Consumers who participate in non-formal, educational, on-farm events are able to connect what they hear and see from others to what actually occurs in the food production system, allowing them to make more informed decisions. If organizations based in agriculture are able to develop programs tailored to consumers' motivations for attending non-formal, educational, on-farm events, then they would have greater opportunity to more effectively deliver messages to their respective target audiences. In addition, knowing consumers' beliefs regarding dairy industry practices pertaining to animal welfare, environmental care, and food safety would allow agriculture industry-supported organizations to better focus the topics of their messages for consumers. Lastly, if these organizations knew what sources of food purchasing information consumers used as well as who consumers trust for this information, then they also would be able to increase the efficiency and accuracy of their message delivery. All of these benefits would help to move toward a more informed society that is better equipped to make decisions that ultimately affect the agricultural industry. Therefore, the purpose of this descriptive study was to explain and predict consumers' participation in a place-based learning experience on a dairy farm based on consumers' interest motivation to participate in a free educational dairy event, adult consumers' beliefs of the dairy industry, the channels of information that adult consumers use to inform their food choices, and the sources that they trust for the same information. The place-based learning experience was a three-hour event at an Indiana dairy farm where local consumers had the opportunity to enjoy a brunch meal, meet a local dairy farm family, and participate in a personal tour of the farm. There were 202 consumers who responded to the mailed questionnaire approximately six months after the event. The study resulted in four major conclusions. First, participants and those who did not participate in the educational dairy farm event were similar in their beliefs of the dairy industry's animal welfare, environmental care, and food safety practices. Second, participants were more motivated to attend a free educational dairy farm event than those who did not participate. Third, nearly three of four consumers in an Indiana community would attend an educational event on a dairy farm if they: (1) were highly motivated to attend educational agricultural events because it is fun, interesting, and enjoyable, (2) were highly motivated to attend educational agricultural events out of desire to acquire new knowledge and meet a challenge, (3) were highly motivated to attend educational agricultural events out of desire to be nutritionally healthy, (4) were very familiar with agriculture or directly involved with it, (5) agreed or strongly agreed with the animal welfare practices that dairy farmers implement, and (6) resided in households that report consuming, on average, at least three gallons of fluid milk per week while at home. Fourth, participants were more frequently informed by family and/or friends and educational events when making food purchasing decisions than those who did not participate. The study's results may benefit agriculture industry-supported organizations to develop non-formal, educational events that are more appealing to their target audiences as well as market those events in a way that will entice more consumers to attend. In addition, those organizations will be able to more effectively and efficiently deliver their key messages to consumers. Future studies should focus on utilization of data collection methods beyond a questionnaire so that more qualitative information may be obtained, continuation of theory development because theory-based consumer motivations have not been used frequently in previous agricultural-based studies, and replication in other contexts, such as agritourism.

National 4-H Entomology curriculum
Funding National 4-H Council, CSREES, USDA

Encouraging Regional Trade with Hermetic Storage for Cowpea in West and Central Africa
Funding Gates Foundation

Indiana 4-H Adult Congress
Funding Monsanto and National 4-H Council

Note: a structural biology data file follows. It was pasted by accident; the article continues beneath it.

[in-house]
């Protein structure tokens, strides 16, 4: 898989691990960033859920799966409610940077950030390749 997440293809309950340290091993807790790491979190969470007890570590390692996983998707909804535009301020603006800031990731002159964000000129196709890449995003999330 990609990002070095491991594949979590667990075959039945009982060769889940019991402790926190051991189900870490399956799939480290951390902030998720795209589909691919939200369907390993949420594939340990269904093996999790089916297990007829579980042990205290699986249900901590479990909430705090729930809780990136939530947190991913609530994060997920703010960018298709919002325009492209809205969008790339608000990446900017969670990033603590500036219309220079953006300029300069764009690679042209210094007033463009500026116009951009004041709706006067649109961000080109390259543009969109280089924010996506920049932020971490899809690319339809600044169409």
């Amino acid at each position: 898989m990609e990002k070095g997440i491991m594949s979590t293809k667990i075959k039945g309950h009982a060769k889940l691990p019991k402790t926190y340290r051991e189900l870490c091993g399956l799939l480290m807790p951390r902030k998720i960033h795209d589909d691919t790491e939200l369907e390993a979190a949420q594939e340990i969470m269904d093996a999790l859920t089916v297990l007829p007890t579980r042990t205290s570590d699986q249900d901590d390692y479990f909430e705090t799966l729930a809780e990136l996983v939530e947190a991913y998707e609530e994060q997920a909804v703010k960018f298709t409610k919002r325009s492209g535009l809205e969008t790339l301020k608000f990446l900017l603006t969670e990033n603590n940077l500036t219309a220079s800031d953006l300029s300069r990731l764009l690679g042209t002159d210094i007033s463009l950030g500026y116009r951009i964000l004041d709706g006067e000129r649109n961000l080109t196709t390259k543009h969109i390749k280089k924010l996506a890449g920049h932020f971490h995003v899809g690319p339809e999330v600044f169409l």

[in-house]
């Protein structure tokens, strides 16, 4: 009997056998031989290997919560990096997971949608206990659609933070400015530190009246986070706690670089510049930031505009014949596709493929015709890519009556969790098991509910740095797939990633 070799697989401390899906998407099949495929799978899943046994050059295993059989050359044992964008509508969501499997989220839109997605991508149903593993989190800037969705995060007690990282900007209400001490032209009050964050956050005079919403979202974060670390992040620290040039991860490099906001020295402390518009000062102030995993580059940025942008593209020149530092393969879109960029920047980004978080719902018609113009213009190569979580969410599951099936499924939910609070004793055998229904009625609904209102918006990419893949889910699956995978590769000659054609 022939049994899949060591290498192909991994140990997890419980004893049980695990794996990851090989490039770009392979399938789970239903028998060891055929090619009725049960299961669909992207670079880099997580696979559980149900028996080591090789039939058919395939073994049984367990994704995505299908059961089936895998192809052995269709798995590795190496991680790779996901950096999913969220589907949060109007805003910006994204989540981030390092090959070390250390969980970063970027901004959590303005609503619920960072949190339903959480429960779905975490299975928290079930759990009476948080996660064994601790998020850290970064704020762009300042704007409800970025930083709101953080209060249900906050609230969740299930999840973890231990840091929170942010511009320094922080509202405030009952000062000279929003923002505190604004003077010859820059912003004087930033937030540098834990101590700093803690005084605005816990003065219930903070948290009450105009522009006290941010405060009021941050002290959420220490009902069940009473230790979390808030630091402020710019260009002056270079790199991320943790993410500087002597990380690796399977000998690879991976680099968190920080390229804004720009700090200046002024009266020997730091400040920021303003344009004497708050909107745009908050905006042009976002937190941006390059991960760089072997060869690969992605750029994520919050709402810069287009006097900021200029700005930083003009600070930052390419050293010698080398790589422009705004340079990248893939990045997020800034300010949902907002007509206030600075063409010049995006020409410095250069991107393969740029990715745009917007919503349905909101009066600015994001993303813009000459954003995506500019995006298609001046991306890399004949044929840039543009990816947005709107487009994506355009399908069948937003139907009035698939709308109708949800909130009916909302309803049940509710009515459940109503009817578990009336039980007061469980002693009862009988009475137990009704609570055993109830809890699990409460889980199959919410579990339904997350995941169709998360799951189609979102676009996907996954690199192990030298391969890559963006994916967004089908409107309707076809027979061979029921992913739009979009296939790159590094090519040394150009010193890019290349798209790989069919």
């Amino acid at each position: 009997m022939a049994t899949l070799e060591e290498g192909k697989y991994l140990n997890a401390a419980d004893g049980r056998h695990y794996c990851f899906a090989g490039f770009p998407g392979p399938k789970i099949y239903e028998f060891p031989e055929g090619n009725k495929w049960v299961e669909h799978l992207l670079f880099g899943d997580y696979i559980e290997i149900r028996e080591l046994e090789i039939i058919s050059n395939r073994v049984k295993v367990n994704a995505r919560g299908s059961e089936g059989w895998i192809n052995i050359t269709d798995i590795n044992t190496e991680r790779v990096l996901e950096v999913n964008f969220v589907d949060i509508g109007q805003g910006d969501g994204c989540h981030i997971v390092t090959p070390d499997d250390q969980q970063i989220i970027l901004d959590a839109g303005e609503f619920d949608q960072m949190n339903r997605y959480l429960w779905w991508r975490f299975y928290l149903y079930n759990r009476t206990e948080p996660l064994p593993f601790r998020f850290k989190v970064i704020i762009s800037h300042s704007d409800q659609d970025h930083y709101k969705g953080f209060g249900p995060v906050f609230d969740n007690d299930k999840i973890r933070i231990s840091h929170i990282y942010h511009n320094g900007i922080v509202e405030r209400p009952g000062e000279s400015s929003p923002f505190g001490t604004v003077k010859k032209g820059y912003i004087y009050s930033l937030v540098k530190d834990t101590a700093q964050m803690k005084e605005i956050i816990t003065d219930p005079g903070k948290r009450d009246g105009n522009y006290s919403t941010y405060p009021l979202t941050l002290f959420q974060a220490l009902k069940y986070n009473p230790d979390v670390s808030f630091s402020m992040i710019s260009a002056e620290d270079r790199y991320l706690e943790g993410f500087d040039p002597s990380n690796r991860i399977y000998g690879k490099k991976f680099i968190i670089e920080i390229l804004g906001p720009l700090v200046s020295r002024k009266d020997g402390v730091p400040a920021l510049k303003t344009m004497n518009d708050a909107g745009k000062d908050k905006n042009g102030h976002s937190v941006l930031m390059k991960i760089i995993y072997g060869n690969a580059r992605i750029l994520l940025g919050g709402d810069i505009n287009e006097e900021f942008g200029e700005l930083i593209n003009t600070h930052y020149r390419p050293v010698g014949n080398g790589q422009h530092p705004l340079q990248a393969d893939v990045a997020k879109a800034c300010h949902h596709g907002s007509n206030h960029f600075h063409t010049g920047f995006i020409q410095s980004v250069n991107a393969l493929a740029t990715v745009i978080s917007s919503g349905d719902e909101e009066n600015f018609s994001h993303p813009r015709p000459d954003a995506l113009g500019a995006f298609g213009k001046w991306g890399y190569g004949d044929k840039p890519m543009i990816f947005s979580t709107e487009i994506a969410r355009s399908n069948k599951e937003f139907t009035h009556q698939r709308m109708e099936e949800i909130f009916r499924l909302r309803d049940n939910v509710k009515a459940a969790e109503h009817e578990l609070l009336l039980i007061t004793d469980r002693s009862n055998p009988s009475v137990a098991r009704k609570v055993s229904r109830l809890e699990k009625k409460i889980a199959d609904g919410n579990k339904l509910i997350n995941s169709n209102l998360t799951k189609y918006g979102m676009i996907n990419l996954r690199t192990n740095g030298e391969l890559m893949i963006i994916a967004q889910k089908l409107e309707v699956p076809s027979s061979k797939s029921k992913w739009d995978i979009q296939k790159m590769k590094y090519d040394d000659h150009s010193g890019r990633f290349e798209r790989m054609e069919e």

Implementation of an Indiana 4-H Science Academy
Funding National 4-H Foundation & Noyce Foundation

4-H 101 Online Revisions
Funding USDA/ US Navy

2010 Toyota 4-H2O Community Project
Funding National 4-H Council, CSREES, USDA

Indiana 4-H Military Club Grant
Funding 4-H National Headquarters/USDA, Army CYS services, Airforce Airman and family services, and Navy CYP

Communicating Ocean Sciences to Informal Audiences
Funding NSF, sub from Univ. of CA, Berkley

Operation: Military Kids
Funding USDA/ US Army

OMK Camp
Funding Office for the Secretary of Defense

Web-based Learning Modules to Enhance Science Learning in Agriscience Classrooms
Project Directors:Colleen Brady & Neil Knobloch
YDAE Graduate Students Supported: Noah Shields

Two national initiatives in agricultural education, broadly-defined, are addressing the need for relevant educational models for today's youth. First, the National Council for Agricultural Education's (2008) 10x15 Initiative is a long-range tactical plan to create new agricultural education programs in communities that do not have such programs, and strengthen the quality of existing programs with a comprehensive approach to personal, career, and academic development of youth. Second, the National 4-H Council (2008) announced a Science, Engineering and Technology (SET) mandate for all 4-H programs to focus on educating youth about science, engineering and technology through nonformal learning programs. Web-based educational simulation modules will be developed that can be used in classroom instruction, or in a self-directed learning environment. These simulation modules will emphasize science concepts in an animal science context, and will be aligned with National Science Standards and State Science Standards. Simulations will follow a template of a pretest, topic, the national science standard addressed, and introduction of the concept and factual information, application of the concept in agricultural and life sciences, the simulation, review questions, and a learning assessment. The impact of this project will increase the science competency of students in agriscience classrooms and increase understanding of the role of science in agriculture and agriculture as a science. Products will be assessed in formal classroom settings, as well as in nonformal settings, to determine the efficacy of the simulation modules under both teaching formats. Development of this type of self-directed, web-based learning, will assist nonformal youth educators in assessing the science and technology knowledge of participants in their program, therefore expanding the audience for this product, and creating another avenue through which young people may become engaged in agriculture and science. Furthermore, the project team believes there may be opportunities through the development of these simulation modules in a comparative fashion, to attract teachers and students in traditional science courses (e.g. biology, chemistry), to this contextual learning experiences. No matter which national initiative is served, ultimately, youth will benefit with more opportunities to learn STEAM (Science, Technology, Engineering, Agriculture and Math) and pursue related careers.

Enhancing Communication with At-Risk Audiences: Innovative Information Strategies to Encourage Recommended Food Safety Behaviors

Agricultural Education Assessment System
Funding Indiana Department of Education

Indiana Energizes!, A 4-H SET Activity
Funding Duke Energy

Development of a Methodology Handbook for Afghanistan Agriculture Teachers
Funding People in Need, Czech Republic

Indiana 4-H Science Academy
Funding National 4-H Council